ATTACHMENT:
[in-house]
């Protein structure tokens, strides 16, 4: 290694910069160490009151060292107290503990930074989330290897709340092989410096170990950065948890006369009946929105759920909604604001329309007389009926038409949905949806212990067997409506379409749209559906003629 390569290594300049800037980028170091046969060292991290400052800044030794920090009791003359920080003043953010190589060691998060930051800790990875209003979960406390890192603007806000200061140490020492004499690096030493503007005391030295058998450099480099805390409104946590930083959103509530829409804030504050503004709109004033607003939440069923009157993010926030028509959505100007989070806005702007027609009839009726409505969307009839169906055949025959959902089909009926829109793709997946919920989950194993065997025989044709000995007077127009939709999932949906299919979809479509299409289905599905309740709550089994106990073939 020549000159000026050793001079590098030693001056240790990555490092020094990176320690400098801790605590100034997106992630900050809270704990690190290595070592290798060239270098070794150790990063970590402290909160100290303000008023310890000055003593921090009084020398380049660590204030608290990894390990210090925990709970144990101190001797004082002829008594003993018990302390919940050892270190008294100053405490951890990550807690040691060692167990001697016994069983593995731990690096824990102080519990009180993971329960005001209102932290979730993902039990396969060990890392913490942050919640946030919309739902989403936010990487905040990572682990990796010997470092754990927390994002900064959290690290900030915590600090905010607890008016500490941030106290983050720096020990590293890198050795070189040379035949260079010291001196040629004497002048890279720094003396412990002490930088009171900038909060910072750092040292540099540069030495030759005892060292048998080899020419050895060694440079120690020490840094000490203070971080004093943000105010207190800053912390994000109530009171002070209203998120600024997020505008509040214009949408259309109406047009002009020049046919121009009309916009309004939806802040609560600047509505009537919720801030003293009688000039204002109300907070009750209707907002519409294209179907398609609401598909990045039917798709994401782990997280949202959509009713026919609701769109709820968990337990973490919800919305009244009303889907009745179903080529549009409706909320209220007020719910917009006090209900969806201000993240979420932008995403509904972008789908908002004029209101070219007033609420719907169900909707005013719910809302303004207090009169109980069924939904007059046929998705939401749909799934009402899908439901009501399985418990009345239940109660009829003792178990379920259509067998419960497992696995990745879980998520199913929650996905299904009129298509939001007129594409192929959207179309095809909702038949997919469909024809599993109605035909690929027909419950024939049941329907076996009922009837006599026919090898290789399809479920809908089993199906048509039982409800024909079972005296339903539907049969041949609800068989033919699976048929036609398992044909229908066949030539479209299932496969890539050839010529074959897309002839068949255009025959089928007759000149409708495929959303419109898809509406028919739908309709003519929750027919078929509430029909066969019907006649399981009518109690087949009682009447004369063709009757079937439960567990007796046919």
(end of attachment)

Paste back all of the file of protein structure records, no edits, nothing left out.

[in-house]
């Protein structure tokens, strides 16, 4: 290694910069160490009151060292107290503990930074989330290897709340092989410096170990950065948890006369009946929105759920909604604001329309007389009926038409949905949806212990067997409506379409749209559906003629 390569290594300049800037980028170091046969060292991290400052800044030794920090009791003359920080003043953010190589060691998060930051800790990875209003979960406390890192603007806000200061140490020492004499690096030493503007005391030295058998450099480099805390409104946590930083959103509530829409804030504050503004709109004033607003939440069923009157993010926030028509959505100007989070806005702007027609009839009726409505969307009839169906055949025959959902089909009926829109793709997946919920989950194993065997025989044709000995007077127009939709999932949906299919979809479509299409289905599905309740709550089994106990073939 020549000159000026050793001079590098030693001056240790990555490092020094990176320690400098801790605590100034997106992630900050809270704990690190290595070592290798060239270098070794150790990063970590402290909160100290303000008023310890000055003593921090009084020398380049660590204030608290990894390990210090925990709970144990101190001797004082002829008594003993018990302390919940050892270190008294100053405490951890990550807690040691060692167990001697016994069983593995731990690096824990102080519990009180993971329960005001209102932290979730993902039990396969060990890392913490942050919640946030919309739902989403936010990487905040990572682990990796010997470092754990927390994002900064959290690290900030915590600090905010607890008016500490941030106290983050720096020990590293890198050795070189040379035949260079010291001196040629004497002048890279720094003396412990002490930088009171900038909060910072750092040292540099540069030495030759005892060292048998080899020419050895060694440079120690020490840094000490203070971080004093943000105010207190800053912390994000109530009171002070209203998120600024997020505008509040214009949408259309109406047009002009020049046919121009009309916009309004939806802040609560600047509505009537919720801030003293009688000039204002109300907070009750209707907002519409294209179907398609609401598909990045039917798709994401782990997280949202959509009713026919609701769109709820968990337990973490919800919305009244009303889907009745179903080529549009409706909320209220007020719910917009006090209900969806201000993240979420932008995403509904972008789908908002004029209101070219007033609420719907169900909707005013719910809302303004207090009169109980069924939904007059046929998705939401749909799934009402899908439901009501399985418990009345239940109660009829003792178990379920259509067998419960497992696995990745879980998520199913929650996905299904009129298509939001007129594409192929959207179309095809909702038949997919469909024809599993109605035909690929027909419950024939049941329907076996009922009837006599026919090898290789399809479920809908089993199906048509039982409800024909079972005296339903539907049969041949609800068989033919699976048929036609398992044909229908066949030539479209299932496969890539050839010529074959897309002839068949255009025959089928007759000149409708495929959303419109898809509406028919739908309709003519929750027919078929509430029909066969019907006649399981009518109690087949009682009447004369063709009757079937439960567990007796046919």